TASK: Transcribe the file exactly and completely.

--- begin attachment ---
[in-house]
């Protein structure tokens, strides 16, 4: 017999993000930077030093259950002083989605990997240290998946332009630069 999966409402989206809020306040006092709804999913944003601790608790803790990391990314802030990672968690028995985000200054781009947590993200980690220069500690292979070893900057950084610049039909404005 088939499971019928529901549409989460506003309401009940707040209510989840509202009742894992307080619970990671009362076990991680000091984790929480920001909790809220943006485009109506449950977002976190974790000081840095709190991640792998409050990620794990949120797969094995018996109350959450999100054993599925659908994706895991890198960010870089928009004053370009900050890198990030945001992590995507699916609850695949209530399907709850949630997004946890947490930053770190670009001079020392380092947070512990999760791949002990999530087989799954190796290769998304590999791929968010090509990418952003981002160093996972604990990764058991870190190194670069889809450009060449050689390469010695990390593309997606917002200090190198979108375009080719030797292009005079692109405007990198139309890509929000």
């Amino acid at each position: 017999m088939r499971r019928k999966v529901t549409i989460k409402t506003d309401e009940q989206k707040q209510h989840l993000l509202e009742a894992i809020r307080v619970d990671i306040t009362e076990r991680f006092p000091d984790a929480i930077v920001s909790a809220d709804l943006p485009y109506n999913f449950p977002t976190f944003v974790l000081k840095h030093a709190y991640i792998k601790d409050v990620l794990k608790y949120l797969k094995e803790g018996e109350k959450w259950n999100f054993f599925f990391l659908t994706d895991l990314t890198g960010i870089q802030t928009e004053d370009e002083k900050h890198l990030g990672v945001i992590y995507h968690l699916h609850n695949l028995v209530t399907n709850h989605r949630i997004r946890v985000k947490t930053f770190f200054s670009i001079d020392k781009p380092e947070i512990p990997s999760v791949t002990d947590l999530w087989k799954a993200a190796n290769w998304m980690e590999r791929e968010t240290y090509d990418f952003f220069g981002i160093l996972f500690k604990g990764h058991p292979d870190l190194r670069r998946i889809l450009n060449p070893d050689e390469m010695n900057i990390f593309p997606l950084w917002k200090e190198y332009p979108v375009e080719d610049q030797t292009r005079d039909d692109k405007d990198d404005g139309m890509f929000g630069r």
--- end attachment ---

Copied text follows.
[in-house]
């Protein structure tokens, strides 16, 4: 017999993000930077030093259950002083989605990997240290998946332009630069 999966409402989206809020306040006092709804999913944003601790608790803790990391990314802030990672968690028995985000200054781009947590993200980690220069500690292979070893900057950084610049039909404005 088939499971019928529901549409989460506003309401009940707040209510989840509202009742894992307080619970990671009362076990991680000091984790929480920001909790809220943006485009109506449950977002976190974790000081840095709190991640792998409050990620794990949120797969094995018996109350959450999100054993599925659908994706895991890198960010870089928009004053370009900050890198990030945001992590995507699916609850695949209530399907709850949630997004946890947490930053770190670009001079020392380092947070512990999760791949002990999530087989799954190796290769998304590999791929968010090509990418952003981002160093996972604990990764058991870190190194670069889809450009060449050689390469010695990390593309997606917002200090190198979108375009080719030797292009005079692109405007990198139309890509929000």
């Amino acid at each position: 017999m088939r499971r019928k999966v529901t549409i989460k409402t506003d309401e009940q989206k707040q209510h989840l993000l509202e009742a894992i809020r307080v619970d990671i306040t009362e076990r991680f006092p000091d984790a929480i930077v920001s909790a809220d709804l943006p485009y109506n999913f449950p977002t976190f944003v974790l000081k840095h030093a709190y991640i792998k601790d409050v990620l794990k608790y949120l797969k094995e803790g018996e109350k959450w259950n999100f054993f599925f990391l659908t994706d895991l990314t890198g960010i870089q802030t928009e004053d370009e002083k900050h890198l990030g990672v945001i992590y995507h968690l699916h609850n695949l028995v209530t399907n709850h989605r949630i997004r946890v985000k947490t930053f770190f200054s670009i001079d020392k781009p380092e947070i512990p990997s999760v791949t002990d947590l999530w087989k799954a993200a190796n290769w998304m980690e590999r791929e968010t240290y090509d990418f952003f220069g981002i160093l996972f500690k604990g990764h058991p292979d870190l190194r670069r998946i889809l450009n060449p070893d050689e390469m010695n900057i990390f593309p997606l950084w917002k200090e190198y332009p979108v375009e080719d610049q030797t292009r005079d039909d692109k405007d990198d404005g139309m890509f929000g630069r």